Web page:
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Taiwan’s Elections and Disunity of the Opposition: Gearing Up for a Three-Way Race

What is happening?

The ongoing campaign ahead of the presidential elections in Taiwan assumed a more unequivocal shape as last Friday, November 24, marked the candidacy registration deadline. The opposition Kuomintang (KMT) and Taiwan People’s Party (TPP) failed to overcome a deadlock in their negotiations to form a joint presidential ticket, while business tycoon Terry Gou (郭台銘) withdrew from the race. Consequently, the upcoming election will be a three-way race between William Ching-te Lai (賴清德) of the ruling Democratic Progressive Party (DPP) and Hou Yu-ih (侯友宜) and Ko Wen-je (柯文哲) of the KMT and the TPP, respectively. The dramatic negotiations, which lasted until the eleventh hour ahead of the registration deadline, exposed considerable disunity among Taiwanese opposition parties, which clearly contrasts with the message of cross-factional accord embodied in the Lai-Hsiao (Bi-Khim Hsiao, 蕭美琴) ticket of the DPP.


What is the broader picture?

 Following a long period of speculation, the KMT and the TPP announced plans to run a joint presidential ticket on November 15. The parties vowed to reach a decision on whether Hou or Ko would lead the ticket by analyzing the results of the latest opinion polls. As the eight-year period of DPP rule could be coming to an end, Ko said it was “imperative” that the opposition joined forces to achieve the common goal of defeating the ruling party. Nevertheless, their negotiations eventually collapsed over disagreements on how to interpret poll results.

On Thursday, on the eve of the candidacy registration deadline, the KMT, the TPP, and independent candidate Gou organized a dramatic public negotiation among the three presidential hopefuls and two senior KMT leaders, former president Ma Ying-jeou (馬英九) and party chairman Eric Chu (朱立倫). While the domestic and international press was in attendance, Hou and Ko failed to conceal the seemingly irreconcilable differences between their parties and effectively embarrassed each other in a very public manner. In the end, it led to the official collapse of the deal. This failure also effectively undermined the reputation of both candidates. In the assessment of Nathan Batto, Academia Sinica research fellow and an expert on elections and political behavior in Taiwan, “It showed that Ko is an inept negotiator. That the KMT doesn’t trust Hou to act on his own without a chaperone.”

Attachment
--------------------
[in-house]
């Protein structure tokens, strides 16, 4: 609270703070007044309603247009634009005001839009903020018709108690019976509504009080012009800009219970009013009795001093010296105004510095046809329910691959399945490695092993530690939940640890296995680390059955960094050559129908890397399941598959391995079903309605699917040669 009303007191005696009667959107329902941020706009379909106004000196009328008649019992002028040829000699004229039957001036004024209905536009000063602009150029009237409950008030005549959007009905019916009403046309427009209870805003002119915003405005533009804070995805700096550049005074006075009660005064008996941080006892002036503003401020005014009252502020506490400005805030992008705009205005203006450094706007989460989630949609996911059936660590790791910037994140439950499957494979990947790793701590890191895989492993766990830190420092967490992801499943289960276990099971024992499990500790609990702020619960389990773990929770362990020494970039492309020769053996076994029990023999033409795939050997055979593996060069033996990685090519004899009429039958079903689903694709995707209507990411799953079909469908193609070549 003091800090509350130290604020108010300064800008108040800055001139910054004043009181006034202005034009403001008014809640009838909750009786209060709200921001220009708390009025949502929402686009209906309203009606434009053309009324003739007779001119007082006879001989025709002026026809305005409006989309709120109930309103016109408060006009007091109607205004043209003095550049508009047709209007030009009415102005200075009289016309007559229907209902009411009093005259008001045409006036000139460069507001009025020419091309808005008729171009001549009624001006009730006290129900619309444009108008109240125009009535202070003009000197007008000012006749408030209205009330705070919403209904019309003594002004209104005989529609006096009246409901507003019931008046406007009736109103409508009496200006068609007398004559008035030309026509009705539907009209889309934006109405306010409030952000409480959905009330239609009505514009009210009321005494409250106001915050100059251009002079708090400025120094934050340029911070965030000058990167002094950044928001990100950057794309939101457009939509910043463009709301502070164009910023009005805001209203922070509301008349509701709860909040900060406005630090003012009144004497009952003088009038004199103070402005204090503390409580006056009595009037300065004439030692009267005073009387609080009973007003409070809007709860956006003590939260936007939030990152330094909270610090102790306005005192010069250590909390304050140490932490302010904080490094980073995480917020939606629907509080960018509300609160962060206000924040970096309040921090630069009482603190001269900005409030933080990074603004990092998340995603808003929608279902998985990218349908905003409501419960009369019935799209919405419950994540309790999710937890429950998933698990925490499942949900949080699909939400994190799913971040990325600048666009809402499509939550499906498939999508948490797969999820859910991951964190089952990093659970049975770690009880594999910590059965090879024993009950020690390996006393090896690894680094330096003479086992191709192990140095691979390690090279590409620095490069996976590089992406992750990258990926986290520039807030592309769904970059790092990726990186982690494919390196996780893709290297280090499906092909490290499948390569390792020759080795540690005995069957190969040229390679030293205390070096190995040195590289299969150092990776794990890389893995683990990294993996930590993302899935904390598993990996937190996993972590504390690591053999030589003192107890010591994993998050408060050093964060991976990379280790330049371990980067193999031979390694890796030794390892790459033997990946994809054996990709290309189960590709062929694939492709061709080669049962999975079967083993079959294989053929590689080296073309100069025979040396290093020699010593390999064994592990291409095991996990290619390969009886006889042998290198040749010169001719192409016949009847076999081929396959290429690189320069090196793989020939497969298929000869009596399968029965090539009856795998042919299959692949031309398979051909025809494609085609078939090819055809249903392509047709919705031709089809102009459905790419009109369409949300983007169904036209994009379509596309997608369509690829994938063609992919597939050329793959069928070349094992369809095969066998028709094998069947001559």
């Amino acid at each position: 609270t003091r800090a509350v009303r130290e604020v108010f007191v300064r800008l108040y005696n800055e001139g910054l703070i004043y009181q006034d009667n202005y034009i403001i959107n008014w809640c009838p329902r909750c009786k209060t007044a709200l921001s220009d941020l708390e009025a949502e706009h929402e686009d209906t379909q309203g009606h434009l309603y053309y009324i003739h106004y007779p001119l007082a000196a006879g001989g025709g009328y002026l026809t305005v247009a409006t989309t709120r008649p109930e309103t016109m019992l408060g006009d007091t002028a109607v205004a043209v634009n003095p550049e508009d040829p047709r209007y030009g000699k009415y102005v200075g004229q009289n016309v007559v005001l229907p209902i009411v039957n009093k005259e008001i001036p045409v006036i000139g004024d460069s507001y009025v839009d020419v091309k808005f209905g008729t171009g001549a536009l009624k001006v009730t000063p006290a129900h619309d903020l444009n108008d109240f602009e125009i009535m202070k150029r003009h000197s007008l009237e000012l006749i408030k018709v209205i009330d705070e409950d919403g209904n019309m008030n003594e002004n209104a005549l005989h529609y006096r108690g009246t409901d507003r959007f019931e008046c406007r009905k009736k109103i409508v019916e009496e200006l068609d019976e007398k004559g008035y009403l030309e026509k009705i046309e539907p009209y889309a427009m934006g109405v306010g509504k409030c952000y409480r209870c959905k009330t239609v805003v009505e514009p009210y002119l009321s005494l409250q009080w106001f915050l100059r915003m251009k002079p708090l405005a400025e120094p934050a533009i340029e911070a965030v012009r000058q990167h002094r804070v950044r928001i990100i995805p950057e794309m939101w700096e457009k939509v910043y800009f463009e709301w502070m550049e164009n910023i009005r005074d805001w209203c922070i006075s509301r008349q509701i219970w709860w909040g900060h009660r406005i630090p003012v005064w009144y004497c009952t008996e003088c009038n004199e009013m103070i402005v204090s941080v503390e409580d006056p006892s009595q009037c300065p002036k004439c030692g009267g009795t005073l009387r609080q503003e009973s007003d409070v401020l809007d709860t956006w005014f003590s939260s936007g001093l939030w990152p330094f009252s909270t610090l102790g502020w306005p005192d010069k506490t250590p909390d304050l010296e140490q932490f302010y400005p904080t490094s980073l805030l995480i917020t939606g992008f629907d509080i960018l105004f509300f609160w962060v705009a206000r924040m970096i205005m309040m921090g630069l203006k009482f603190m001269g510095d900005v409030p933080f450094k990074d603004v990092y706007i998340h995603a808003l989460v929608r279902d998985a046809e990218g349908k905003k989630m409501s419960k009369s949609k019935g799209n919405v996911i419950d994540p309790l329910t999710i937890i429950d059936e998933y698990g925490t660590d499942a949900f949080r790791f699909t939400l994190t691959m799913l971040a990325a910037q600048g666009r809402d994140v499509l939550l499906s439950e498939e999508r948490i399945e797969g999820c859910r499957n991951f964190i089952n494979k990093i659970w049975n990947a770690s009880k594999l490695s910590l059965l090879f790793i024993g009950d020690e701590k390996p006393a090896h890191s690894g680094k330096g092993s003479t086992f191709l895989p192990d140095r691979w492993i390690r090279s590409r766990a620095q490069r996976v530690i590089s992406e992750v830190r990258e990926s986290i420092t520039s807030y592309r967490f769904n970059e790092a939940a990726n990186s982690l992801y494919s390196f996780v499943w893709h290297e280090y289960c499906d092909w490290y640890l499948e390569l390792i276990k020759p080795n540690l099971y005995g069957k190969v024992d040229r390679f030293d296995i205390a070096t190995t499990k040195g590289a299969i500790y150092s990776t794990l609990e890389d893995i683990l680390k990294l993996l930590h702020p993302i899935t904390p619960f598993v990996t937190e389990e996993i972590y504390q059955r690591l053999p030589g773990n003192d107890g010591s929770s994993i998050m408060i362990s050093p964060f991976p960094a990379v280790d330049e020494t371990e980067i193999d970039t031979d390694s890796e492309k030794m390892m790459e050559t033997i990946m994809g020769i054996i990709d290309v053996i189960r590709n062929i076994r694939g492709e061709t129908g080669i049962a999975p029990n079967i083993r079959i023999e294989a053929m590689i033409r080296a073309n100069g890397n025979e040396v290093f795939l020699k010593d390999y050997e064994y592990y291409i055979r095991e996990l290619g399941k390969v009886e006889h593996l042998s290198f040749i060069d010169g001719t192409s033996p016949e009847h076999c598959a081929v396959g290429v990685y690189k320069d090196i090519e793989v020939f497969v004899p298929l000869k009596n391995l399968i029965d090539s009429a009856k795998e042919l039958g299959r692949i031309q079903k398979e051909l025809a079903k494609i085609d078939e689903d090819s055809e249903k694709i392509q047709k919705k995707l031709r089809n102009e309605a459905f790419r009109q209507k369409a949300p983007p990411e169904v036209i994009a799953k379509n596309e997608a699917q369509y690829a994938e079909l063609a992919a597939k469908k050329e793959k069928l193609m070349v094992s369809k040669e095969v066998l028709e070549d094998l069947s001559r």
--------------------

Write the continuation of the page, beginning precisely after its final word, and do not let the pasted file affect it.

Earlier during the week, the DPP officially announced that Bi-khim Hsiao, who until November 20 served as Taiwan’s envoy to the United States, would become the running mate of Lai. Hsiao is widely praised for her diplomatic savviness and successful management of Taipei’s relations with Washington, arguably its most important informal diplomatic partner. The appointment of Hsiao as the vice presidential candidate also implies that Lai is committed to upholding continuity with the Tsai Ing-wen (蔡英文) administration in his foreign policy orientation. During the 2020 presidential race, Tsai and Lai, representing different internal factions within the DPP, faced off as they competed for the DPP nomination. As Hsiao is considered to be a key member of the Tsai faction within the party, her nomination as Lai’s “right-hand woman” clearly signals that he is willing to put internal party squabbles behind to consolidate a message of unity. This approach clearly diverges from the frictions which surfaced in the opposition camp.


Why does it matter?

The recent developments have important implications for Taiwan’s domestic politics and the nation’s foreign policy posture. Internally, the public conflict between the opposition parties, which failed to overcome their differences to commit to the bigger mission of defeating the DPP, is likely to undermine the trust of their supporters, who will be less likely to vote strategically and concentrate their votes on the leading candidate in January. Externally, the DPP effectively consolidated its foreign policy orientation as they are likely to remain focused on diversifying Taiwan’s foreign relations beyond cross-strait ties. Notably, this includes Tsai’s flagship New Southbound Policy and the ongoing process of deepening Taipei’s ties with Europe.